Liked by 3 people

  5. NancyJill – I have wondered about that, too, but I think that she would have found some way to let us know. Tomorrow will mark a full month since I have heard from her, so I would think that she would have let us know by now. (Btw, as I pray for my Chickadee, I also pray for your relationship with the daughter you haven’t heard from, and Linda’s other son, as well as Kim and BG. I think there’s someone else in a similar situation, but I can’t remember right now who that might be.)

    Cheryl – The difference is that Chickadee is living with them as another of their daughters, not an independent roommate, and calls the parents Mom and Dad, as well as the fact that she is largely dependent on them, and although she is chronologically 28-going-on-29, she does not and cannot live independently. Remember, Mrs. McK sometimes treats her daughters as if they are little girls, so I’m sure she is the same way with mine.

    They may not keep track of her texting, but it is obvious that she has not visited in two months. Even if she was living there as only a roommate rather than like a member of the family, I would think that Mrs. McK, as a caring friend, would encourage her to see her family, especially since family is so important to her.

    Mumsee – If Chickadee were off on her own, starting a life of her own, I would understand that more. But she has drawn more inside herself, and the McKs are letting her “hide behind their skirts” so to speak.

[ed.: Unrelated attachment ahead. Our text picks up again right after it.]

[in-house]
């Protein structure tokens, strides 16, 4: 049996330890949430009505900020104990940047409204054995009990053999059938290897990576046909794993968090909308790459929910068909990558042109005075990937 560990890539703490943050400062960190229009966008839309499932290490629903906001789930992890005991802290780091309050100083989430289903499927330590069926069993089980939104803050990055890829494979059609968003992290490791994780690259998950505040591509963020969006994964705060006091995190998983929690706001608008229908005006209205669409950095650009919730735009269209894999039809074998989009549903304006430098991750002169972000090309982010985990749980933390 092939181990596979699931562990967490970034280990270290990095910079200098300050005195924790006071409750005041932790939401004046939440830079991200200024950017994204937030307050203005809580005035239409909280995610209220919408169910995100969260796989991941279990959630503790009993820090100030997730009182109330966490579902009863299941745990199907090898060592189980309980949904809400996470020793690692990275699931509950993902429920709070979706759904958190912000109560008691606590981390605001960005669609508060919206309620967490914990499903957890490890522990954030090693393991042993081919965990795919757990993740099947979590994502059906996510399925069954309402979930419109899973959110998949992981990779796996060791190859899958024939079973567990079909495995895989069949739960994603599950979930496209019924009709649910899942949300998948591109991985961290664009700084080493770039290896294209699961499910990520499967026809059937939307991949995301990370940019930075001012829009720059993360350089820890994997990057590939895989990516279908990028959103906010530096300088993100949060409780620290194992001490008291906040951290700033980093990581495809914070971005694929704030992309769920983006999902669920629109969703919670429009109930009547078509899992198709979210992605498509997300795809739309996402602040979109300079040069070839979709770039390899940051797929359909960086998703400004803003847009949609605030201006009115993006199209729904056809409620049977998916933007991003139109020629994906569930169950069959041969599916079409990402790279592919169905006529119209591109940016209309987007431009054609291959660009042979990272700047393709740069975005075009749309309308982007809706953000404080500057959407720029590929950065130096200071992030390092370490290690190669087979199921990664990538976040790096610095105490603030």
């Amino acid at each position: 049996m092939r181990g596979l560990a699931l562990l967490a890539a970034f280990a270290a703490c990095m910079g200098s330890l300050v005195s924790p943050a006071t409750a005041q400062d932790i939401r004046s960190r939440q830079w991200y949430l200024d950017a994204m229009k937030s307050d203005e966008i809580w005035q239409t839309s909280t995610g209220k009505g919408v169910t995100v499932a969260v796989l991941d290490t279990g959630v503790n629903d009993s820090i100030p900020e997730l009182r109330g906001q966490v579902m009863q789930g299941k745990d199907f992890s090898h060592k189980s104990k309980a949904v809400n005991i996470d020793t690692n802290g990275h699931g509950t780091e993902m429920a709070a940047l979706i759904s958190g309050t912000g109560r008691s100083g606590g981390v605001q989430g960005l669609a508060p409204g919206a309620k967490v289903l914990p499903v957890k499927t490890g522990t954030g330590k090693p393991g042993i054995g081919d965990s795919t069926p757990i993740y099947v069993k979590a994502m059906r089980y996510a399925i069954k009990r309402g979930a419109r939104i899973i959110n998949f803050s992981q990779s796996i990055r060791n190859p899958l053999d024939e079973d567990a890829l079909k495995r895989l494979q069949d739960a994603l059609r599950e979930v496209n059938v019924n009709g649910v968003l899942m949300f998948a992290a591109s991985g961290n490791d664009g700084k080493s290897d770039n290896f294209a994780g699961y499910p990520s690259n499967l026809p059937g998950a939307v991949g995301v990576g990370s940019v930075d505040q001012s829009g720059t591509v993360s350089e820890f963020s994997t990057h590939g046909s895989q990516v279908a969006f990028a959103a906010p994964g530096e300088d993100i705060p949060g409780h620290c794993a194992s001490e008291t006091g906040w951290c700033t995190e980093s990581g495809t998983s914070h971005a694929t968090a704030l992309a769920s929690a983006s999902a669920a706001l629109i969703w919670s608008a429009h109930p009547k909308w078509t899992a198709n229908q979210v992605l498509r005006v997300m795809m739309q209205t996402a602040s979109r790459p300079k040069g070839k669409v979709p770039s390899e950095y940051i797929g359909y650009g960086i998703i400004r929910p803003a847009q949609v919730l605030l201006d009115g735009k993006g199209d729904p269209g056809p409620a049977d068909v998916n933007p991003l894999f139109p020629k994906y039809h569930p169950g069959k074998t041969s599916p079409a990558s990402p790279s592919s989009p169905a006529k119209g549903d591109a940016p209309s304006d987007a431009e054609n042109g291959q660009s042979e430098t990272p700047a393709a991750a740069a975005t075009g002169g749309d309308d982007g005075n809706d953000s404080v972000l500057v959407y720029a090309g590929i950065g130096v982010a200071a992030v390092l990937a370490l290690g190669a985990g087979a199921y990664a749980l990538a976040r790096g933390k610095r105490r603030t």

I am used to her not (or very rarely) initiating a text or email, but she would always reply at least with an emoji to indicate she received my text. She especially loved the photos of the pets that I send every now and then.

    Something is wrong. I hope it could turn out to be something as simple as her phone doesn’t work. (But as I said above, I think I would have heard something somehow to let me know.)

    Liked by 2 people

  6. Kizzie, I understand that on some level she is living with them as though she were one of their kids. However, the same issue applies. Adults don’t keep track of whether their adult children do or don’t call other relatives. My husband will sometimes casually ask one of the girls, “Have you talked to Grandma lately?” in the same way he asks his mom, “Have you talked to the girls lately?” It’s a conversational question, not pushing them into action. We also don’t know if they ever do ask her that, or what she says if/when she does.

    We too have one daughter who rarely initiates contact and doesn’t always answer when we initiate contact. We had very little contact with her in her last semester of college; she not only didn’t call, but she didn’t answer our contacts to her. Now she is married with a child, and we talk to her less than once a month. We have a good relationship with her, but she’s close to 30 now and she just doesn’t keep all that close touch. Her younger sister usually doesn’t let more than a week go by without a call, though sometimes it’s two weeks (we tend to call her if it’s two weeks and we haven’t heard from her).

    Yes, it’s possible that something is wrong, and if you know of a way to check up on her that she wouldn’t find invasive, you might want to do so. But it is also quite possible that she is growing up a bit and doesn’t currently need that regular contact. If it were me in that boat, I’d probably be calling the McK mother to chat, or taking a box of cookies (for everyone) to the house, or mailing a card with a handwritten note. I might be worrying, too–but worrying is probably the least productive of your options right now. Also, keep in mind that parental desperation can push a young adult farther away; whether or not you see her as mature enough to make her own choices, it’s probably better for your relationship if you try to see her as an adult. The more you have a social life outside your daughters and reach out to them out of your own maturity and strength, the easier it will be to have a relationship with them as adults.

    Liked by 2 people